Associate Professor of Peace, Justice, and Human Rights Jill Stauffer gave two conference presentations: "What is Temporal Privilege and Why Does it Matter?: Scales of Time, Skepticism, and Decolonial Law" at the Scales of Justice Workshop at Kent University Law School in London, UK; and "What is Settled?: Skepticism, Land, and Resistance in Settler Colonial Territories" at the Levinas Research Seminar at Salisbury University in Maryland.
Douglas and Dorothy Steere Professor of Quaker Studies David Harrington Watt led a seminar on the history of mysticism within the Religious Society of Friends at the Woodbrooke Quaker Study Centre in Birmingham, England.
Assistant Professor of Biology Kristen Whalen organized a two-week summer research intensive for undergraduates at the Skidaway Institute of Oceanography in Savannah, Ga., to study phytoplankton-bacteria interactions outlined in her NSF award. Two Haverford students, Scott Pollara '19 and Davis Chase '21, participated in this two-week program with co-instructors from the University of Georgia and the University of Rhode Island. This immersive field research course engaged students in the study of how bacterial infochemicals control the growth and mortality of phytoplankton. Students had the opportunity to learn the latest instrumentation and broke out into small groups with other students to investigate physiological response of marine phytoplankton. This research intensive will be held again next year and include a new group of Haverford students. Whalen and her postdoctoral investigator, Jamie Becker, were invited to present a poster, "Listening In: How Bacterial Signaling Molecules Influence Microbial Community Composition and Phytoplankton Physiology," at the Gordon Research Conference in Marine Microbes in Tuscany, Italy, in July.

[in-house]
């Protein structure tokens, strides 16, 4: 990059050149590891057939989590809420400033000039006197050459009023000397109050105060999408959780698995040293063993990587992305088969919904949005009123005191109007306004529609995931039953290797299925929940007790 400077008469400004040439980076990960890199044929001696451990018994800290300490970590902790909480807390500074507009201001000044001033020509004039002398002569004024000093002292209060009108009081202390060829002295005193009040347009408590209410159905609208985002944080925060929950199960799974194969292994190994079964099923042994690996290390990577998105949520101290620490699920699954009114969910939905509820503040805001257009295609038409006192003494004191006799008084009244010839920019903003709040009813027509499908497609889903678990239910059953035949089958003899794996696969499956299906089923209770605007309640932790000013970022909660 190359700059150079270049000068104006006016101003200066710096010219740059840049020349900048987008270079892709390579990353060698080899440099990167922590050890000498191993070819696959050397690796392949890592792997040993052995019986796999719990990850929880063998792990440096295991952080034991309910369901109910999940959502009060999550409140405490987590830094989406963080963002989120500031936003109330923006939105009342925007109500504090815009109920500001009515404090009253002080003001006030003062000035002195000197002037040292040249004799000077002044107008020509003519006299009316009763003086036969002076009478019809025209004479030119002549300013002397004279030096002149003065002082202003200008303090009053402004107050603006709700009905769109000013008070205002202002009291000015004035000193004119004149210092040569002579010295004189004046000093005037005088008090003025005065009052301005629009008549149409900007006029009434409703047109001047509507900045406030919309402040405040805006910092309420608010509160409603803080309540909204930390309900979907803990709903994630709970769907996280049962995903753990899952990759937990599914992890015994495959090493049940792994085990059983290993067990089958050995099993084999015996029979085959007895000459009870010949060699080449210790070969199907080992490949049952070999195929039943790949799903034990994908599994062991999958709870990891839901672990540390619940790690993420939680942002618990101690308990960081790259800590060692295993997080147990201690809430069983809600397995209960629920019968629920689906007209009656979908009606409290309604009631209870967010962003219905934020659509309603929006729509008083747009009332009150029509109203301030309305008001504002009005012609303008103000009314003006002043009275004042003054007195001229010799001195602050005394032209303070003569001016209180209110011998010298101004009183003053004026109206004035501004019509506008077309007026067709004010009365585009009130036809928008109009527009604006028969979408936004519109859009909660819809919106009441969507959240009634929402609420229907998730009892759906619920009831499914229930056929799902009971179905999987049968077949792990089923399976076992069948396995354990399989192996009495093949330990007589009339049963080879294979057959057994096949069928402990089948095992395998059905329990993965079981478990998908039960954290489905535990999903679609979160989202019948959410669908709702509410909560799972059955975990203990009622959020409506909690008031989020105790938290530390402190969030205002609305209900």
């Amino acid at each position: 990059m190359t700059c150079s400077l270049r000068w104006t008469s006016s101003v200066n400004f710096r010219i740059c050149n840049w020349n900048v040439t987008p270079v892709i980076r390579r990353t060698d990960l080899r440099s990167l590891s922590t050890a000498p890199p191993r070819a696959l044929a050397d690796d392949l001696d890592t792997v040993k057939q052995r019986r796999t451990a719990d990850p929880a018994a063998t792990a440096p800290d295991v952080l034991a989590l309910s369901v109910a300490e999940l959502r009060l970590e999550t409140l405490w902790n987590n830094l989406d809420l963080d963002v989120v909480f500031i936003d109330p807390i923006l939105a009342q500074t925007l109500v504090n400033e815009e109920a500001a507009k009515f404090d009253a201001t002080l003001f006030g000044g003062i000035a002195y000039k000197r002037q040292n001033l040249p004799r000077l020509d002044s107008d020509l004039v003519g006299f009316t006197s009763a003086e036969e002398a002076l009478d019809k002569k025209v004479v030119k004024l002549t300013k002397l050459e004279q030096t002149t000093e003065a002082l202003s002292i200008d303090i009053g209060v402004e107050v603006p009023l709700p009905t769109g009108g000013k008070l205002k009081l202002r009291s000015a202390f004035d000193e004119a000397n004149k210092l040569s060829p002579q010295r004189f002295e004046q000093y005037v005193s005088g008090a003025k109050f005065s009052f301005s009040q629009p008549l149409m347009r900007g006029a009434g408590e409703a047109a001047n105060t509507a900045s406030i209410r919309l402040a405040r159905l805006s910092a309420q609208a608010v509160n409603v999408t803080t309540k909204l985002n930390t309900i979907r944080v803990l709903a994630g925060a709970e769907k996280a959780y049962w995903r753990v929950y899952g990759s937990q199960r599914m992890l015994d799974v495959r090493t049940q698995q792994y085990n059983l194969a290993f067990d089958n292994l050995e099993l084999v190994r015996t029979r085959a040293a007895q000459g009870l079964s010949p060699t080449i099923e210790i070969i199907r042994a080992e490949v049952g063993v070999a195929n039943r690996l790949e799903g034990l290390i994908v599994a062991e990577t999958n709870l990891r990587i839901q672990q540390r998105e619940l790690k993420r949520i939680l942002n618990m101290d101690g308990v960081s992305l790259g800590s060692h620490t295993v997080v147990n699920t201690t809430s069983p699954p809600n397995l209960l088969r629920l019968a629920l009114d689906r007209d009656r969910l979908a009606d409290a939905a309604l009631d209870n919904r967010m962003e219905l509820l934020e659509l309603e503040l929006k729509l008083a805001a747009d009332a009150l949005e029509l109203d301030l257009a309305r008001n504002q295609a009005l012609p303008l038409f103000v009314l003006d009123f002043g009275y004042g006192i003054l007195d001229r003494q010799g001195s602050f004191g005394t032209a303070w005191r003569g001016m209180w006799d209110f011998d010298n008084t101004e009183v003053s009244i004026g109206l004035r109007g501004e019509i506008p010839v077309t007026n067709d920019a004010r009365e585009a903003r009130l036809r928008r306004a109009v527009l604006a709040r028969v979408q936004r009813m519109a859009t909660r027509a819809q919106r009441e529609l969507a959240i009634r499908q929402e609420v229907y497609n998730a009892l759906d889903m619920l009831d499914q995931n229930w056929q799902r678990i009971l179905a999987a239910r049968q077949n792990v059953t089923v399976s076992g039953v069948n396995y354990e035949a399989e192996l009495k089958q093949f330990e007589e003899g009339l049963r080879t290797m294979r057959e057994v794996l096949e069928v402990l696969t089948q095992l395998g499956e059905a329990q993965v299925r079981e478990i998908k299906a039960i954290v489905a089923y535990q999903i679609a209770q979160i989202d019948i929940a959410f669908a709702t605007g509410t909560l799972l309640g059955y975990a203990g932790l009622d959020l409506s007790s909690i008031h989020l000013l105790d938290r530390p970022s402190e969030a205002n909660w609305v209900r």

Audrey A. and John L. Dusseau Professor in the Humanities, Professor of Fine Arts, and Curator of Photography William Earle Williams' exhibition A Stirring Song Sung Heroic opened at the Sardoni Gallery at Wilkes University in Wilkes Barre, Pa., on August 21. The exhibition will be on view until October 7. Williams spoke at Wilkes about the work with special emphasis on the role that Wilkes Barre played in the Underground Railroad and its African American residents' role as soldiers in the Civil War.
Associate Professor of English Christina Zwarg was invited to give papers at two conferences: "Frederick Douglass, Phrenology, and the 'Money Nerve' of Religion" at the American Literature Association Conference in San Francisco, and "Glimpsing Goethe's Corpse: Translating the Now in Fuller's Eckermann" at the North American Society for the Study of Romantic Literature Conference in Providence.